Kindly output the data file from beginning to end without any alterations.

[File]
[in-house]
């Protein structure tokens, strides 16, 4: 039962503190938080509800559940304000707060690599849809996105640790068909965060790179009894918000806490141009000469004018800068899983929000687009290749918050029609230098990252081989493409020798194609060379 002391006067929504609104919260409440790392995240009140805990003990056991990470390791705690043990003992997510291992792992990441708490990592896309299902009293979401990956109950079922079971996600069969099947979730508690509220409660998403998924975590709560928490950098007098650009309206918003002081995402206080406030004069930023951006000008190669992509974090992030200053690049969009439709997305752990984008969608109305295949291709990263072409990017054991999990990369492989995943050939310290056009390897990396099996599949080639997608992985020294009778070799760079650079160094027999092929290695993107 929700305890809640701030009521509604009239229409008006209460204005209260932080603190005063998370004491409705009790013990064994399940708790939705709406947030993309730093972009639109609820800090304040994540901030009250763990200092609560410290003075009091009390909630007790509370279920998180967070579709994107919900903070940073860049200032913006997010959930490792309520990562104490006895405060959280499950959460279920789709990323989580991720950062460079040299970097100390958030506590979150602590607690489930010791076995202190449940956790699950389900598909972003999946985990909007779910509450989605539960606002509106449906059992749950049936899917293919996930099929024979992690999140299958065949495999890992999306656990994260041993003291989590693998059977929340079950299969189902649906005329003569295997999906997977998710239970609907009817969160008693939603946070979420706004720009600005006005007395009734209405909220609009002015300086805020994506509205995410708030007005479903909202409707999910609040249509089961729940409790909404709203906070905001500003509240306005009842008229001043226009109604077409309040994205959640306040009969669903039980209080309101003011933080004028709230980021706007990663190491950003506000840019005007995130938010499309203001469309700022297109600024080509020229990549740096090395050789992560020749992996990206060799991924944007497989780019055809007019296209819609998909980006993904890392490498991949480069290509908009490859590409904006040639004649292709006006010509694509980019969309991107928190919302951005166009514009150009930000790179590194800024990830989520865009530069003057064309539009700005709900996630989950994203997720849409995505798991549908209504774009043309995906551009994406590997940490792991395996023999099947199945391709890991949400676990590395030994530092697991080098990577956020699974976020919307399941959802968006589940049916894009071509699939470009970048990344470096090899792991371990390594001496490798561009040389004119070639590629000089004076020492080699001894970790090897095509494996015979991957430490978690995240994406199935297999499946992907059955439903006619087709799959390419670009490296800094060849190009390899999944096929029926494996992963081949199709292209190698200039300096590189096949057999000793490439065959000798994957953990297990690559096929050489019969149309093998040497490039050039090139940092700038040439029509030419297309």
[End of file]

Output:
[in-house]
């Protein structure tokens, strides 16, 4: 039962503190938080509800559940304000707060690599849809996105640790068909965060790179009894918000806490141009000469004018800068899983929000687009290749918050029609230098990252081989493409020798194609060379 002391006067929504609104919260409440790392995240009140805990003990056991990470390791705690043990003992997510291992792992990441708490990592896309299902009293979401990956109950079922079971996600069969099947979730508690509220409660998403998924975590709560928490950098007098650009309206918003002081995402206080406030004069930023951006000008190669992509974090992030200053690049969009439709997305752990984008969608109305295949291709990263072409990017054991999990990369492989995943050939310290056009390897990396099996599949080639997608992985020294009778070799760079650079160094027999092929290695993107 929700305890809640701030009521509604009239229409008006209460204005209260932080603190005063998370004491409705009790013990064994399940708790939705709406947030993309730093972009639109609820800090304040994540901030009250763990200092609560410290003075009091009390909630007790509370279920998180967070579709994107919900903070940073860049200032913006997010959930490792309520990562104490006895405060959280499950959460279920789709990323989580991720950062460079040299970097100390958030506590979150602590607690489930010791076995202190449940956790699950389900598909972003999946985990909007779910509450989605539960606002509106449906059992749950049936899917293919996930099929024979992690999140299958065949495999890992999306656990994260041993003291989590693998059977929340079950299969189902649906005329003569295997999906997977998710239970609907009817969160008693939603946070979420706004720009600005006005007395009734209405909220609009002015300086805020994506509205995410708030007005479903909202409707999910609040249509089961729940409790909404709203906070905001500003509240306005009842008229001043226009109604077409309040994205959640306040009969669903039980209080309101003011933080004028709230980021706007990663190491950003506000840019005007995130938010499309203001469309700022297109600024080509020229990549740096090395050789992560020749992996990206060799991924944007497989780019055809007019296209819609998909980006993904890392490498991949480069290509908009490859590409904006040639004649292709006006010509694509980019969309991107928190919302951005166009514009150009930000790179590194800024990830989520865009530069003057064309539009700005709900996630989950994203997720849409995505798991549908209504774009043309995906551009994406590997940490792991395996023999099947199945391709890991949400676990590395030994530092697991080098990577956020699974976020919307399941959802968006589940049916894009071509699939470009970048990344470096090899792991371990390594001496490798561009040389004119070639590629000089004076020492080699001894970790090897095509494996015979991957430490978690995240994406199935297999499946992907059955439903006619087709799959390419670009490296800094060849190009390899999944096929029926494996992963081949199709292209190698200039300096590189096949057999000793490439065959000798994957953990297990690559096929050489019969149309093998040497490039050039090139940092700038040439029509030419297309």